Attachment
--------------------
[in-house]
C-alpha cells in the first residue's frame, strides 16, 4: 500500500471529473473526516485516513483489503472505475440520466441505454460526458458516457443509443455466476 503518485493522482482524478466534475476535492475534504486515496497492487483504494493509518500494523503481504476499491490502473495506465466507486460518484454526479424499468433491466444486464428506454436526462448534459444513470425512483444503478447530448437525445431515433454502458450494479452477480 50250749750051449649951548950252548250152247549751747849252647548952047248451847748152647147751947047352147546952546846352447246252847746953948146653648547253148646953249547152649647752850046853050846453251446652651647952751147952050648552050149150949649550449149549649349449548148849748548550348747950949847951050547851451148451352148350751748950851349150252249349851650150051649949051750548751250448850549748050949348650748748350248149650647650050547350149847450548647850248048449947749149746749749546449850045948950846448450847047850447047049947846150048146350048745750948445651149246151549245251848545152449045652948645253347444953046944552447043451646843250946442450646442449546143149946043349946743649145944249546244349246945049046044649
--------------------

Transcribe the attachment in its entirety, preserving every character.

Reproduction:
[in-house]
C-alpha cells in the first residue's frame, strides 16, 4: 500500500471529473473526516485516513483489503472505475440520466441505454460526458458516457443509443455466476 503518485493522482482524478466534475476535492475534504486515496497492487483504494493509518500494523503481504476499491490502473495506465466507486460518484454526479424499468433491466444486464428506454436526462448534459444513470425512483444503478447530448437525445431515433454502458450494479452477480 50250749750051449649951548950252548250152247549751747849252647548952047248451847748152647147751947047352147546952546846352447246252847746953948146653648547253148646953249547152649647752850046853050846453251446652651647952751147952050648552050149150949649550449149549649349449548148849748548550348747950949847951050547851451148451352148350751748950851349150252249349851650150051649949051750548751250448850549748050949348650748748350248149650647650050547350149847450548647850248048449947749149746749749546449850045948950846448450847047850447047049947846150048146350048745750948445651149246151549245251848545152449045652948645253347444953046944552447043451646843250946442450646442449546143149946043349946743649145944249546244349246945049046044649